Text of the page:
Intensive Care Society - State of the Art - 8-10th December

Rajesh Krishnan on 09-12-2014

Welcome to Sate of the Art Conference at the Excel centre in London. Join Crit-IQ staff Dr James Doyle and Dr Steve Lobaz as they sit in on the latest in critical care


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Raj from Australia wrote 12-10-2014 06:55:41 pm
Day 1 ICS:


1. Heyland: Iatrogenic under feeding is harmful to high risk critically ill patients

Prof Heyland opened the morning session with a brief overview of the issues surround nutrition within the ICU. He raised the potential issue that by underfeeding critically ill patients, as most of us do, we may in fact be causing harm, as malnutrition is associated with significant physiological derangement. The term ‘optimal’ nutrition was also questioned, with focus on actually delivering the prescribed nutritional requirement (protein/energy) for each patient. A number of studies discussed showed a reduced odds ratio of dying with improved nutrition i.e. patients receive at least 80-85% of their prescribed nutrition.

Prof Heyland emphasised the need for assessing nutritional risk using scores such as the NUTRIC score as high risk patients may indeed benefit with improved outcomes with better nutrition. Protocols such as the PEP-uP protocol may be used to improve volume/feed delivery compliance. More info at: www.

2. Marshall: Is critical illness an iatrogenic disorder?

Within clinical medicine a disease process may be identified often through the clinical signs and history at presentation. In contrast, ICU patients are fundamentally different, as it is in most cases very difficult to identify what disease caused admission to the unit in the first place. Prof Marshall raised an interesting concept that critical illness is in fact an iatrogenic disorder borne out from survivors who without our support would not have survived their initial acute life-threatening disorder. He then raised examples within critical care practice where improvements in patient outcomes have come about by improving or reducing harm associated with our supportive therapies. For example lung protective ventilation in ARDS, conservative fluid strategies within septic shock, reducing the use of vasopressors in bowel surgery patients (as associated increased anastomotic leaks), restrictive blood transfusion policy, iatrogenic hospital acquired infections, reducing oversedation, improving analgesia and early mobilisation. Prof Marshall concluded by stating every intervention within critical care has a COST

3. Bion: Awared Presidents Award: On the 7th day thou shall rest.

Prof Bion discussed recent NHS reconfiguration and the move toward a 7-day service. He discussed the problems of an increasingly complex aging population and the need for a safe and high quality service for all. He discussed the ’weekend effect’ and associated worse outcomes in patients admitted over a weekend. He also presented evidence of an association between higher nursing intensity on shift and potential lower patient mortality.

4. Winter: Awarded the Whittaker Award: Should we close all small critical care units?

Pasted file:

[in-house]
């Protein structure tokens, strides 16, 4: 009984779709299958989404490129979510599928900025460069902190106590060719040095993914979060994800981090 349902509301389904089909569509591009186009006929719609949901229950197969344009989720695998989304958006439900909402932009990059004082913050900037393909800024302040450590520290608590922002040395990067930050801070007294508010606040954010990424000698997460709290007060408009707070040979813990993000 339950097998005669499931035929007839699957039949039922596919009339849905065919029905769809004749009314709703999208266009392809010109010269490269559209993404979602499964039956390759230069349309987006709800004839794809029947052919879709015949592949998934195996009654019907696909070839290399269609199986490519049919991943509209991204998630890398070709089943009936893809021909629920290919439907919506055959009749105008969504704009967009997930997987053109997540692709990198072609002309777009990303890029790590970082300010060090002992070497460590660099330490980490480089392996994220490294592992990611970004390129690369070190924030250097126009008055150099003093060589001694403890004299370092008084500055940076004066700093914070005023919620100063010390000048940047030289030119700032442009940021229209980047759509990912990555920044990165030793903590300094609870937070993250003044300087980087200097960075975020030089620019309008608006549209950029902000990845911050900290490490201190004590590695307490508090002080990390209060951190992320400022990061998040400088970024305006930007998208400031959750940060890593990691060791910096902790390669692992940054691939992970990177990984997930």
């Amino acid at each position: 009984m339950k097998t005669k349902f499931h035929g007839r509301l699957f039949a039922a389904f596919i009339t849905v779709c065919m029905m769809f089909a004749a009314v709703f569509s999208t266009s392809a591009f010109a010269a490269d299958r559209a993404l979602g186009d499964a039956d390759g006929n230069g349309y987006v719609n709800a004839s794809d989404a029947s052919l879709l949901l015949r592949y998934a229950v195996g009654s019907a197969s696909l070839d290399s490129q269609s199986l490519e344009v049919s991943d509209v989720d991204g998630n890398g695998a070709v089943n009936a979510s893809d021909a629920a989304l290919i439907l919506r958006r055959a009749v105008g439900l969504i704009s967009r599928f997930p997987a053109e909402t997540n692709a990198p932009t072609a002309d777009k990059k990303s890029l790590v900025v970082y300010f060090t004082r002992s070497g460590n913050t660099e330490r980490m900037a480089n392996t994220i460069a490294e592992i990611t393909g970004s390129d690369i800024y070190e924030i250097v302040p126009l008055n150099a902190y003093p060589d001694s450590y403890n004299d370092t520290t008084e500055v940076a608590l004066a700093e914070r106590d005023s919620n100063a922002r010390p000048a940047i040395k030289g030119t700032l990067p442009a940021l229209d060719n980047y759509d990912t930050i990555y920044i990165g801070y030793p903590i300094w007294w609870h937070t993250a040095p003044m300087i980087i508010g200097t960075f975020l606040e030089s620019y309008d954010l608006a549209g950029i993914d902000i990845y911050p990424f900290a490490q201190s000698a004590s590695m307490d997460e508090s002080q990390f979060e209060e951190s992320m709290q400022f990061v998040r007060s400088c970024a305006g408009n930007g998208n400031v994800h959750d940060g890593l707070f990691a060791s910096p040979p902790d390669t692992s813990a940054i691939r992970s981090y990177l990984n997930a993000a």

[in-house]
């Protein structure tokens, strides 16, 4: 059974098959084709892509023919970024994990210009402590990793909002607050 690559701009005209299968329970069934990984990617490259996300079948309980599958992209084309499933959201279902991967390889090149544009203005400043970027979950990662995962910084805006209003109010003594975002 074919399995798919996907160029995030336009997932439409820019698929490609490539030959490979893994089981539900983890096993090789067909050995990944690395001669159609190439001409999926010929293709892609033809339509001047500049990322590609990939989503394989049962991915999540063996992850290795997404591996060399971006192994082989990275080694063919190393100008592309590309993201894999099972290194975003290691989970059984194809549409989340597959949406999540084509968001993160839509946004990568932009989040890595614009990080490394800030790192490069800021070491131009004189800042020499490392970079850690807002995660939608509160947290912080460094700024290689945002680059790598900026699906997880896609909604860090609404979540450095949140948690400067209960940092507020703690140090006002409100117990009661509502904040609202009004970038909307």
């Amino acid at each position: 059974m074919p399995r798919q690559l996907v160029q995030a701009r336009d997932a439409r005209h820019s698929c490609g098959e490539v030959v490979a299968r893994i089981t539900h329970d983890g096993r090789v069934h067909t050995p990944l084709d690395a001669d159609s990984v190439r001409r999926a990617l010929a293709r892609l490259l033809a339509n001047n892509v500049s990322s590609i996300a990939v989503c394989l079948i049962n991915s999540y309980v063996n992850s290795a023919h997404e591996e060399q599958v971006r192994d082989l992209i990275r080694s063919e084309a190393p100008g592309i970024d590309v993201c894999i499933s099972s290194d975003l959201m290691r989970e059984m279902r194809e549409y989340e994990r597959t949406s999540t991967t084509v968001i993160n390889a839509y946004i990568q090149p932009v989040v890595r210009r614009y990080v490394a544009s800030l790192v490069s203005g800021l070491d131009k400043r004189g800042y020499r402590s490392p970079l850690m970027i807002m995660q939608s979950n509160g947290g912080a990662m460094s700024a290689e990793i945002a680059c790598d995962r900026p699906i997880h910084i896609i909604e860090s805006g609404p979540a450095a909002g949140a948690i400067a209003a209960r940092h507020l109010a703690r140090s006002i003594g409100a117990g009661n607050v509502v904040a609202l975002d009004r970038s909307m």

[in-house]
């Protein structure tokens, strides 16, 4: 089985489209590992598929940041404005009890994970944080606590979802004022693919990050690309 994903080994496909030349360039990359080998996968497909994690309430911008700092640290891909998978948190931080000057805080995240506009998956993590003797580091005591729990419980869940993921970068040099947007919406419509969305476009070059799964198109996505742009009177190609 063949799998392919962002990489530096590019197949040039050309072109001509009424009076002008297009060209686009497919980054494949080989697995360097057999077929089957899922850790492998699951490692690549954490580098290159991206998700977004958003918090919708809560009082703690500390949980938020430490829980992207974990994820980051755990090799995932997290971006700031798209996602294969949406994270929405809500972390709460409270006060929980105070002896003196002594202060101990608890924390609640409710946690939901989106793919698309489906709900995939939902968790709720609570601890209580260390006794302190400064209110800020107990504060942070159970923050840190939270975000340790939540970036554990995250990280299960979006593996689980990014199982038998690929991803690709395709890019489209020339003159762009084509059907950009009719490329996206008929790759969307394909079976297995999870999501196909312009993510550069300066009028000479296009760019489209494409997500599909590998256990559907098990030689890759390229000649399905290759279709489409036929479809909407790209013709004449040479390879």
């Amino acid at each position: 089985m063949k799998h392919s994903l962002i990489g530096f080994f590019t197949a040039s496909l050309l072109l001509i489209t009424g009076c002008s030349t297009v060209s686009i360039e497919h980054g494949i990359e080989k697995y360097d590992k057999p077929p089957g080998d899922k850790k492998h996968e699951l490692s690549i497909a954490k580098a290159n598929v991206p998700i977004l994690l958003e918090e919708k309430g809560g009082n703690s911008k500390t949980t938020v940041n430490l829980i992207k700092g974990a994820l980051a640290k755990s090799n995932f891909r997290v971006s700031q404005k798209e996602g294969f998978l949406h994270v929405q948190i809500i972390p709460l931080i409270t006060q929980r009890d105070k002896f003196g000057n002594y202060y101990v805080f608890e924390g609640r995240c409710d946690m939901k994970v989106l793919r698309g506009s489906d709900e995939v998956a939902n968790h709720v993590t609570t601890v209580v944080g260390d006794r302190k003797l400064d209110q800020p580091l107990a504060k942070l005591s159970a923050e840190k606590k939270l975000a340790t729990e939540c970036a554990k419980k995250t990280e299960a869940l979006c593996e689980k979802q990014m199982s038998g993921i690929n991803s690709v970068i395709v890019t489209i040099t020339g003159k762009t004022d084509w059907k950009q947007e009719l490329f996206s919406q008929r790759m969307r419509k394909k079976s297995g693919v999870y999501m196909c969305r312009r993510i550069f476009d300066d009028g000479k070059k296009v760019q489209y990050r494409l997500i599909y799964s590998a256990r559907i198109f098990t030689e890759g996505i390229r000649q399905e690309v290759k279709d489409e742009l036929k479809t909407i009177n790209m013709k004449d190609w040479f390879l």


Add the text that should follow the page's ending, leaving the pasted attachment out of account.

Dr Winter raised a controversial topic. He argued the small critical care units should close as:
· High volume units are likely to do better than smaller low volume units. e.g major trauma centre networks have made massive improvements since reconfiguration improving survival by 40% over a two year period.

· Economically easier to specialist staff 24/7 in larger units and to run a more expensive separate oncall list. Easier to buy equipment in bulk through volume purchasing benefits.

He then went on to state that smaller units need to change their focus and that we as a specialty need to drive this process of change and not to have it forced on us by politicians and the government.

J Doyle from United Kingdom wrote 12-10-2014 08:37:33 pm
Day 1 Session 2: Sepsis theme:

5. Marshall: Undesirability of the host response to danger
Professor Marshall discussed bacterial LPS and how susceptibility to the development of sepsis varies between individuals. He showed that genetic mouse studies undertaken in the past showed that with time some mice had the ability to acquire resistance to LPS or lost the ability to respond to it i.e. would not develop a septic response at all. The talk went on to show how the body at a cellular level recognises an infective threat, how the body co-ordinates a response to danger and how through mediator regulation the body tries to resolve the situation. He talked in depth about the Toll-like receptor family. It is no surprise that targeting one receptor or pathway in sepsis treatment often fails, due to the complexity of the body’s response to a bacterial threat. For example LPS presence is thought to alter 3714 genes!

6. Baillie: Why are some people more susceptible to sepsis than others?
Susceptibility to infection is a balance between inherited and environmental factors. This statement is true, but not useful clinically. Profound variation exists in septic susceptibility – the question was raised: why are not all of us resistance to disease, surely this would be a competitive advantage? In reality, patients who have are not susceptible and protected from HIV for example often are more susceptible to other viruses e.g. West Nile virus. Dr Baillie talked further about how pathogens alter our immunity and discussed the concept of positive selection and how infection traits are strongly related to each other within our genome, with host response variation similar to that seen with autoimmune disease. He concluded that in order to treat septic patients with such complexity, individual genes that convey susceptibility to infection could be targeted in future research.